According to Chew, the age-adjusted rate of death by heart disease – another leading cause of death in the U.S. – is similarly impacted by health-related behaviors and access to health care.

“Although the rate of death by heart disease was lower in 2017 than it was in 2009 (for both counties and Pennsylvania), it increased in Lackawanna and Luzerne counties following a decline in the previous year,” Chew said. “The rate of death by heart disease is significantly higher in both Lackawanna and Luzerne counties than in the Commonwealth as a whole.”

The reports also shows that positive test results for elevated childhood lead levels, as identified in screenings of children younger than 72 months, is more common in Lackawanna County than in Pennsylvania as a whole. Screening for childhood lead exposure is not mandated; nonetheless, there was a noticeable increase in the percentage of children tested statewide and in Luzerne County in 2018, while the percentage tested in Lackawanna declined slightly.

Effects of persona behavior

Ooms said personal behavior impacts many health conditions, including, but not limited to, heart disease and cancer. Making healthy lifestyle choices is extremely important.

“However, eating healthy can be costly and access to healthy food can be limited,” Ooms said. “At a time when many area residents are living with low or moderate incomes, healthy choices are not always top priorities.”

Ooms went on to say that issues of social determinants and the existence of food deserts in the region also complicate efforts to improve population health. She said the adult obesity rate has stood at around 30 percent regionally and statewide in recent years.

“In two key health-related behaviors, this area has performed worse in recent years than the state as a whole,” Chew said. “Cigarette smoking has been more prevalent in Lackawanna and Luzerne counties than in Pennsylvania, and excessive drinking has been at least as frequent regionally as it is statewide.”

Chew also said drug overdose deaths have risen in both counties compared with several years ago, despite drops in the opioid prescribing rate. He said fentanyl is a major factor in persistent deaths from drug overdoses.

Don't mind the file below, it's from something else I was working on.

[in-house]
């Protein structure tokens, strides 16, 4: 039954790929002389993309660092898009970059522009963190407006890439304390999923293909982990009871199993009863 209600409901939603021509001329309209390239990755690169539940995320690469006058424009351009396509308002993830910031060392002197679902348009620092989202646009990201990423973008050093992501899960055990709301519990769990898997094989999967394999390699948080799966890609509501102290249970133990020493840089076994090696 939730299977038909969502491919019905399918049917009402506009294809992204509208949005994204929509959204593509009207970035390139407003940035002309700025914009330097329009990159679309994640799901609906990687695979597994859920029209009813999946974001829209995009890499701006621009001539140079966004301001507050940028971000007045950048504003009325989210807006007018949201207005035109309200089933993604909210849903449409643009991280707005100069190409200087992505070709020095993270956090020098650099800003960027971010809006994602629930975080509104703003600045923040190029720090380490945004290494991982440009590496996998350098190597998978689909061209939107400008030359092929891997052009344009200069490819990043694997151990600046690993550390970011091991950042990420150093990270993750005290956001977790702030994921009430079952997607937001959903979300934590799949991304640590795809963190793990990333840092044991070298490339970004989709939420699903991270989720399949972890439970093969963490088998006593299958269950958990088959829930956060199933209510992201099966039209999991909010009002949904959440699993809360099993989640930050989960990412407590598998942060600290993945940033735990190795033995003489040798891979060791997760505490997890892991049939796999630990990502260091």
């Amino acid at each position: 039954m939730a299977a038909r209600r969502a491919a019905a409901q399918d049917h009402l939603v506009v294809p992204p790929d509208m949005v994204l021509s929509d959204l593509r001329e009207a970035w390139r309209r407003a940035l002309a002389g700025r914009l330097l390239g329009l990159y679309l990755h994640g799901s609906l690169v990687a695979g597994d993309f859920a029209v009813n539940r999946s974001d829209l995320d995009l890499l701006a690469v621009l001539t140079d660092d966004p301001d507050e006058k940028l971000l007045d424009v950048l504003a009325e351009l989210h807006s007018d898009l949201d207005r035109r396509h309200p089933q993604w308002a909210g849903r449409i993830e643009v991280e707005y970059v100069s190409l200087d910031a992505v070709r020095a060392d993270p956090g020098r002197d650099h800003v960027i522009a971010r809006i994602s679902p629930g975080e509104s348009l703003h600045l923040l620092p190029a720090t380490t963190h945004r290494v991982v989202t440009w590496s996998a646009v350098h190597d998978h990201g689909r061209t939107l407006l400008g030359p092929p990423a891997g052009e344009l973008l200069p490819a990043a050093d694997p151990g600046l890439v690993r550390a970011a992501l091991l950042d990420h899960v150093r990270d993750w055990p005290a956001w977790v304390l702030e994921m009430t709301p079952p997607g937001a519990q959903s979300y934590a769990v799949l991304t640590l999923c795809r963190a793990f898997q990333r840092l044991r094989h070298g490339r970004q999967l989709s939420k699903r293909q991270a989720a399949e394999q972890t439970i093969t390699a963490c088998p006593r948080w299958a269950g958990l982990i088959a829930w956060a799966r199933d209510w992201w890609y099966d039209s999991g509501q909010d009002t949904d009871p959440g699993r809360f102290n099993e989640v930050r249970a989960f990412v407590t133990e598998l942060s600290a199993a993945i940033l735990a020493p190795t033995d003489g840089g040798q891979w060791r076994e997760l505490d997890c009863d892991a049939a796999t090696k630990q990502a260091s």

“The prevalence of these high-risk behaviors is a significant public health concern,” Chew said.

Health insurance coverage

The report shows that health insurance coverage of area residents has improved between 2010 and 2018. A considerably larger proportion of individuals had coverage in 2018 than in 2010, largely due to an increase in people covered by public health insurance.

“There has indeed been a strong increase in public health insurance regionally, while the percent of the population covered by private health coverage has been slowly declining regionally and statewide,” Ooms said. “Enrollment in federal marketplace plans has been dropping in both counties and in Pennsylvania overall.”

Finally, Ooms said the cost of health care is an important concern. Though Lackawanna and Luzerne counties are homes to multiple health care resources and the number of beds available in hospitals has not declined significantly, cost could impede access for those who are under-insured or uninsured.

The report shows that between 2013 and 2018, for example, the daily private hospital room rate has increased by 29 percent in Lackawanna County and by 58 percent in Luzerne County. The semi-private daily room rate for nursing home facilities has also grown since 2012.

Furthermore, nursing home beds per 1,000 seniors have declined compared with 2012 rates, despite a recent uptick.

”This is a concern because the region’s growing senior population and increasing life expectancy will likely drive demand for long-term care,” Ooms said.

Reach Bill O’Boyle at 570-991-6118 or on Twitter @TLBillOBoyle.